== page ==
Visiting the Panama Canal when in the city is a compulsory day trip much like Niagara Falls is for those that visit Toronto. I knew from my research that the best time to visit was after lunch in the afternoon when most of the ships pass through the locks. Once we arrived we passed through the museum which showcased how the canal was made and discussed how the canal is currently undergoing an expansion program. I was eager to grab a seat at the restaurant. I envisioned drinking over priced beer (for here 2 dollars would have been outrageous so really the price was right) throughout the afternoon slowly getting drunk in the afternoon sun on a patio overlooking the canal. Raising my glass to each ship as it passed through to the other side of the ocean.

My hopes for the afternoon were soon quashed when we were advised that we needed a reservation (what was this New York? We were at a flipping Canal for goodness sakes!) We were advised that if we wanted to eat we’d have to wait and pay $40 dollars for their buffet (which looked mediocre). I was rather irritated at their customer service skills (this is the countries top tourist attraction). We were told to go downstairs where there was a snack bar. I was hopeful we could get some delicious cheap eats, a few bottles of beer…all was going to be ok! Right?

Not so. We were all starving and arrived at the snack bar to a disappointing and overpriced menu. We soon found out that pretty much everything on the menu (other than hot dogs) was entirely sold out (it was 1pm). There was no way in hell I was going to eat a hot dog at the Panama Canal. The woman behind the counter scowled at us as we each went through the menu attempting to order such delights as mixed nuts, cheese empanadas or churros. At the mention of each item she frowned and shook her head. I almost rung her neck I was so peeved! How can the countries top tourist attraction have zero food at 1pm for a willing and paying guest! Worse was the fact that the staff were not bilingual and had the customer service skills of a piece of string dangling in a stale breeze. I ended up buying a can of orange Fanta and a tiny bag of onion flavoured chips. We overhead an announcement that the next ship would not be passing through the canal for another 90 minutes. With not much to do we visited the theatre where we enjoyed a well put together 20 minute video which showcases the history of the canal as well as how the locks work. Once back outside we walked up to a rather hilarious space where blue coloured bleachers face the locks. People sit for hours in the heat on these chairs just waiting for a ships to pass through. The 90 minutes message became over two hours of standing, waiting for a boat to putter past us. We had been at the locks for several hours now and had not yet “seen any action.” The Aussie’s were pouting and keen to go back but I was determined to actually see the canal in action. Finally a ship off into the distance started to move its way towards us at a snails pace. The crowd screamed and clapped (totally ridiculous you’d think they had seen a miracle). As the ship started to move towards the locks other tourists walked out onto the platform. For the next 30 minutes as the ship slowly entered the lock the viewing deck became a “fight for your space” battlefield. I even had a 70 year old plus gentleman push me to get a picture. I pushed him right back and scowled. Waiting another hour I decided to get creative and started taking pictures of tourists at the canal who had fallen asleep sitting up, were lying down passed out or just looked bored and exhausted. Funny enough I was standing across from a couple who made out while waiting for the boat. Seriously odd romantic space to enjoy a date.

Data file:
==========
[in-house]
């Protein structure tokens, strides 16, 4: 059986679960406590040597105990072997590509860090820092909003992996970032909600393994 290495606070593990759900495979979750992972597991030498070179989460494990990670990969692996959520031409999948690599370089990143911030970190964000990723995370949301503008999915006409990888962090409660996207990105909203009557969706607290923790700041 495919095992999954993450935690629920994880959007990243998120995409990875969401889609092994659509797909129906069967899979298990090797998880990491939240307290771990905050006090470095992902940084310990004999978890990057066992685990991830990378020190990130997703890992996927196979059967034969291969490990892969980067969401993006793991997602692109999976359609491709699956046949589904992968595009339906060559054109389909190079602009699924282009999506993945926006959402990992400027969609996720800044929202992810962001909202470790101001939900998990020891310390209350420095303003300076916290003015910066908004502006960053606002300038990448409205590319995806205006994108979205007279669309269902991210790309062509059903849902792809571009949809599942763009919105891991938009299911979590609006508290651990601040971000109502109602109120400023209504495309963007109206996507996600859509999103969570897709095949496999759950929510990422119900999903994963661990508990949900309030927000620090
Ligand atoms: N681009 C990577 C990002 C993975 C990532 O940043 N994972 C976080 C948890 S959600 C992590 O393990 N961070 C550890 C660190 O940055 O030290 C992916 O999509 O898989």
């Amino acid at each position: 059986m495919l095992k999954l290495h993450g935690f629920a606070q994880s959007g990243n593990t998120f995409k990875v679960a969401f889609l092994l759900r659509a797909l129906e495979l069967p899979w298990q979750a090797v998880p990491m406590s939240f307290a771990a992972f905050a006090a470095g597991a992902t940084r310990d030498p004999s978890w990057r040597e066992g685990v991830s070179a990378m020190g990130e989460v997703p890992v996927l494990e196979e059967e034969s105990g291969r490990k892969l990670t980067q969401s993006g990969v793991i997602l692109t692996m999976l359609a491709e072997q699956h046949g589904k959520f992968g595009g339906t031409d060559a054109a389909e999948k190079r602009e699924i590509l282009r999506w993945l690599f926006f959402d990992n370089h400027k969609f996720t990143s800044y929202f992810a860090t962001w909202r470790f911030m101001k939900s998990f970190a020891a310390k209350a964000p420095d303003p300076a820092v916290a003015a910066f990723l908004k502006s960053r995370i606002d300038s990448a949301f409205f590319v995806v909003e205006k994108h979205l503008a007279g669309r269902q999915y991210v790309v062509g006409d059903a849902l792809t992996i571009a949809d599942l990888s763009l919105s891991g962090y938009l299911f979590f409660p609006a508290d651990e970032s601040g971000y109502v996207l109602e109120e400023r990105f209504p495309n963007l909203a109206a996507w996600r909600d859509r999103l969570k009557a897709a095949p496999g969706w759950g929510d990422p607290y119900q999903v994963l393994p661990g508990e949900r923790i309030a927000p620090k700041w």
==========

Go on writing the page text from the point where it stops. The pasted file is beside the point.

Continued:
The little Israeli girl who joined us spent the entire afternoon constantly talking, oblivious to the fact that no one was listening or responding to her conversation. She asked a million questions “how do the locks work, what is that smoke coming off the ship, how do they drop the anchor, why are people walking around on that bridge, what country do you think that ship is from…”on and on, in 32 degree humid heat. Her consistent banter and the fact that I was starving, standing in a massive pushy crowd and waiting several hours to see a boat pass through a lock had me seriously irritable. Finally two ships passed through the locks simultaneously. A large barge as well as a cruise ship. The local tourists at the locks cheered and waved at the passengers on the cruise ship. The entire Panama Canal experience was seriously underwhelming so if you do visit ensure to book a reservation at the restaurant so you can enjoy a nice view from their deck and drink yourself silly so that all that waiting doesn’t seem so painful.

Getting There

G Adventures runs a number of departures encompassing a wide range of departure dates and activities to cater to different tastes. We’re thrilled at the prospect of showing you this big blue planet of ours — check out our small group trips here.